Tasting Spoons

My blog's namesake - small, old and some very dented engraved silver plated tea spoons that belonged to my mother-in-law, and I use them to taste my food as I'm cooking.

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Posted in Appetizers, Fish, on September 28th, 2011.


The first time I had this was probably 50 years ago. Oh my goodness, do I feel old writing that! The recipe, if you can call it that since it’s nothing more than a couple of ingredients, is from my friend Linda’s mother, Van (Linda is a childhood friend that I still see once in awhile, and she still lives just a few doors from the house I grew up in, in San Diego). Anyway, Linda’s parents are both deceased now. But her dad loved to fish, and he caught hundreds and hundreds of pounds of tuna each year. The family would have a tuna-canning-fest. I can still remember being given a couple of the short, fat Mason jars packed full of tuna, garlic and onion, as I recall. I don’t believe it was smoked tuna, but just “canned” tuna. Van had a big canning kettle and I vaguely remember the family all complaining about the big job it was, to can dozens and dozens of jars of tuna.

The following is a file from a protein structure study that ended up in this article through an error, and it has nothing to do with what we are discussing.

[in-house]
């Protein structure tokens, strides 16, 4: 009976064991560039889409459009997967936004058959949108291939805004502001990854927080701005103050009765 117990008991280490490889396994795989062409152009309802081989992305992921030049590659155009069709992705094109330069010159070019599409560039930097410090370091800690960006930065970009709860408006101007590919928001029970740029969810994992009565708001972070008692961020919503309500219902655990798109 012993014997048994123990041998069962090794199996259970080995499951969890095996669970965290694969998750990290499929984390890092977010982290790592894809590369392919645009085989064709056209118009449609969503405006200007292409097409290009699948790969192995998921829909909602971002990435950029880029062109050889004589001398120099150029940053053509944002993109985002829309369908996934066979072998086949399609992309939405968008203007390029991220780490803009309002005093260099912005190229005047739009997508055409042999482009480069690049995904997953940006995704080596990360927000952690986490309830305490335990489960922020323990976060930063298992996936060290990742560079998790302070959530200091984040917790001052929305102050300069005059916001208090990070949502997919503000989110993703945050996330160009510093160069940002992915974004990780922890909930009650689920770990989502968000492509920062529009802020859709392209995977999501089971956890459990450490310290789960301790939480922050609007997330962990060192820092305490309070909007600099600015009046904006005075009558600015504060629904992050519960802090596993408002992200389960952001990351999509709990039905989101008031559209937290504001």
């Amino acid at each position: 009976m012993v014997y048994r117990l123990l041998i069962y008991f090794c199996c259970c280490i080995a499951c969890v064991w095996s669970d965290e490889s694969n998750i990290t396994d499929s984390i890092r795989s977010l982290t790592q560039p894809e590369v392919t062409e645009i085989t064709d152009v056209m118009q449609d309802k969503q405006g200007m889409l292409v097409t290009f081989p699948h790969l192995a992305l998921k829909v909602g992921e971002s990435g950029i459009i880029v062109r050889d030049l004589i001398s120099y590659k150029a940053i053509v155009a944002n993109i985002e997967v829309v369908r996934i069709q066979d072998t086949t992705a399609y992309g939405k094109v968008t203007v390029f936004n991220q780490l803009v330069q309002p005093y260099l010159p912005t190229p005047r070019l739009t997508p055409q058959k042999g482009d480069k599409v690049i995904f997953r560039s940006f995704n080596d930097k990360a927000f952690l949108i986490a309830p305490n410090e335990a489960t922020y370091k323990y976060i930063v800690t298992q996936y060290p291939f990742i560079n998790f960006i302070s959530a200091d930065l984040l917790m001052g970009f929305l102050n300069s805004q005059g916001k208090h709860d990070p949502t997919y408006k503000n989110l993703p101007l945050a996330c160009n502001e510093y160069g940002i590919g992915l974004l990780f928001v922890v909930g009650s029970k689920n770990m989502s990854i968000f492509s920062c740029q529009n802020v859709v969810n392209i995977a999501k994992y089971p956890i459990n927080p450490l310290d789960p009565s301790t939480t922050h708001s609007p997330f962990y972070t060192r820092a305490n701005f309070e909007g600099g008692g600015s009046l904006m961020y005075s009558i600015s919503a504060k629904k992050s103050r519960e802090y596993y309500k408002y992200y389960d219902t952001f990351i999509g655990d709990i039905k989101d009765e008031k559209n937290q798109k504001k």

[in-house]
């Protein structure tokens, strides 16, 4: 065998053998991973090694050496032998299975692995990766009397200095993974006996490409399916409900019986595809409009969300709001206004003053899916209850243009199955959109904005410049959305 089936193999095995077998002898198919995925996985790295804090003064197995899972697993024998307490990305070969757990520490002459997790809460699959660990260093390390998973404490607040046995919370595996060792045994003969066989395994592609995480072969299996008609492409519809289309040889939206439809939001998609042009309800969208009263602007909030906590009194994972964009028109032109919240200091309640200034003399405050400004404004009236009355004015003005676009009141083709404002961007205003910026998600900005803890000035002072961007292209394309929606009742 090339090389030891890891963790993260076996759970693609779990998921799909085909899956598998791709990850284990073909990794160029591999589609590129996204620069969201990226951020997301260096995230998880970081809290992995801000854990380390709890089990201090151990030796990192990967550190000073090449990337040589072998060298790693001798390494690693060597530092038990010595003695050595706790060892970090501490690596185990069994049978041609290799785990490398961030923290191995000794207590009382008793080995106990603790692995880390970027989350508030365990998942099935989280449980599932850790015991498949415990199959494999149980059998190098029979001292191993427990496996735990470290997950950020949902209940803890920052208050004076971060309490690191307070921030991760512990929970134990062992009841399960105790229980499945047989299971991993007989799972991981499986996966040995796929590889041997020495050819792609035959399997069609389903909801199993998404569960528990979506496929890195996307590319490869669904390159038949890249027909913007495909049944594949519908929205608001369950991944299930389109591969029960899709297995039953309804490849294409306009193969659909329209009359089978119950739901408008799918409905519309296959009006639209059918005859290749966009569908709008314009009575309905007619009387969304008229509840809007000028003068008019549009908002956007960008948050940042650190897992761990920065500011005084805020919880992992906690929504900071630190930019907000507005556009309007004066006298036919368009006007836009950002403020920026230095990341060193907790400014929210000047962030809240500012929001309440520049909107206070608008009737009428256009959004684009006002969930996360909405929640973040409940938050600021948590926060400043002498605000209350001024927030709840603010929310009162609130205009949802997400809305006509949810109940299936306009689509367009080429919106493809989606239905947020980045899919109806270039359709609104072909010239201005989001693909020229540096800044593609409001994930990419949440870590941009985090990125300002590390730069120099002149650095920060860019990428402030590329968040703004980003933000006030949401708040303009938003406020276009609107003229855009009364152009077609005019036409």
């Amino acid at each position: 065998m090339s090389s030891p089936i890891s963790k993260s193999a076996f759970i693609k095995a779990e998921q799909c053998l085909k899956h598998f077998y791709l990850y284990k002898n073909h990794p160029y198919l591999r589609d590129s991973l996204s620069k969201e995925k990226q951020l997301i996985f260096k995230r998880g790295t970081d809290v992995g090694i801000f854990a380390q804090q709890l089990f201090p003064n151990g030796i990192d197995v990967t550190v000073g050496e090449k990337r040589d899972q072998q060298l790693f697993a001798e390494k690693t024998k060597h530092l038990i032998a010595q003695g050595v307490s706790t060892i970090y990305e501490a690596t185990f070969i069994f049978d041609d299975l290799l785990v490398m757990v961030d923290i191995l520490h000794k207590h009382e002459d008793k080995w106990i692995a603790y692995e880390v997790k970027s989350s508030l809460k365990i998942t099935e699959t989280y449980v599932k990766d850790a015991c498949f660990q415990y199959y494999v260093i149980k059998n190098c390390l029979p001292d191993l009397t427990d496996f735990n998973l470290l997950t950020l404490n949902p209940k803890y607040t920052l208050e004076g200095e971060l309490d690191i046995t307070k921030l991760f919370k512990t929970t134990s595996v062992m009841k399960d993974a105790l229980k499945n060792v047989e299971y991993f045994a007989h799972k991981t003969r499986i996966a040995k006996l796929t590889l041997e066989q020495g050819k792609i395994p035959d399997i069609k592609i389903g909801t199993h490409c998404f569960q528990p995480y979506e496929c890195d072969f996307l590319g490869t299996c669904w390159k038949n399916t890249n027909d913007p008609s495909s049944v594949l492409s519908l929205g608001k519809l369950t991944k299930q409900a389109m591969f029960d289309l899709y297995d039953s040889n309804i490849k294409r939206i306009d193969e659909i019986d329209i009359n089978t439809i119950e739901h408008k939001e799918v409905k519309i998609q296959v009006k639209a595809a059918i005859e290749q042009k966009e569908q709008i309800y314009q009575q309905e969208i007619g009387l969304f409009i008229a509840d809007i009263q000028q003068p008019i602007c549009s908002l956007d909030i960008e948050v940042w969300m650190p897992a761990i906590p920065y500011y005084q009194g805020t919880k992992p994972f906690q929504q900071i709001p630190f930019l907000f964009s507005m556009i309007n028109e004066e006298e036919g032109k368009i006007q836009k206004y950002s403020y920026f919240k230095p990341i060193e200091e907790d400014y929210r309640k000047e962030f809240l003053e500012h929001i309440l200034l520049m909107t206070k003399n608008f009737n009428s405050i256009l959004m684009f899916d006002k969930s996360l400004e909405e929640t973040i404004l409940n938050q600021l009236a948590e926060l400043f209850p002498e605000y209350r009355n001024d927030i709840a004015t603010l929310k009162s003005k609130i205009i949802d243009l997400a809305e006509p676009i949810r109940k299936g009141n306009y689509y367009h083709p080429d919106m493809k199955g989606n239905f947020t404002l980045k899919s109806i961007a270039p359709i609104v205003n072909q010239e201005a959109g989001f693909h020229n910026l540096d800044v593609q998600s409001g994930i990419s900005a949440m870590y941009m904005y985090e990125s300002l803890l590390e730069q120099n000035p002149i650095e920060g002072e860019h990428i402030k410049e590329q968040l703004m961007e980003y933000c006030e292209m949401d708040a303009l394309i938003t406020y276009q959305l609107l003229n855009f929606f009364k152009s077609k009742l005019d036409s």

Tuna isn’t something we eat with as much regularity anymore, what with the amount of mercury in it. On Wikipedia I found this statement about tuna: Due to their high position in the food chain and the subsequent accumulation of heavy metals from their diet, mercury levels can be high in larger species such as bluefin and albacore. Also, according to Wikipedia, a can of StarKist brand tuna contains about 10 TIMES the amount of mercury as other similarly labeled grocery-shelf tuna.